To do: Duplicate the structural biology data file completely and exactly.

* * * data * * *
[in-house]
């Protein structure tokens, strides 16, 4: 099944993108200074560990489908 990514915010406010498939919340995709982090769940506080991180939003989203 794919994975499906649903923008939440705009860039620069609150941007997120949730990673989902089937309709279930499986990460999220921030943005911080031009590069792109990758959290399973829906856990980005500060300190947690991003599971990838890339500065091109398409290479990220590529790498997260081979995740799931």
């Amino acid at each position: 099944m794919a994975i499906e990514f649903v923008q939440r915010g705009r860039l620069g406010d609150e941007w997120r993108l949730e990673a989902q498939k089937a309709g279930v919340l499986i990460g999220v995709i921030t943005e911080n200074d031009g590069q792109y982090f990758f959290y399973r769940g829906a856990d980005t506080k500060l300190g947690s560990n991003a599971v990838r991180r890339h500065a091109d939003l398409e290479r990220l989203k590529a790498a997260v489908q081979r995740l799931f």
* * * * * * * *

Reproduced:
[in-house]
């Protein structure tokens, strides 16, 4: 099944993108200074560990489908 990514915010406010498939919340995709982090769940506080991180939003989203 794919994975499906649903923008939440705009860039620069609150941007997120949730990673989902089937309709279930499986990460999220921030943005911080031009590069792109990758959290399973829906856990980005500060300190947690991003599971990838890339500065091109398409290479990220590529790498997260081979995740799931």
């Amino acid at each position: 099944m794919a994975i499906e990514f649903v923008q939440r915010g705009r860039l620069g406010d609150e941007w997120r993108l949730e990673a989902q498939k089937a309709g279930v919340l499986i990460g999220v995709i921030t943005e911080n200074d031009g590069q792109y982090f990758f959290y399973r769940g829906a856990d980005t506080k500060l300190g947690s560990n991003a599971v990838r991180r890339h500065a091109d939003l398409e290479r990220l989203k590529a790498a997260v489908q081979r995740l799931f």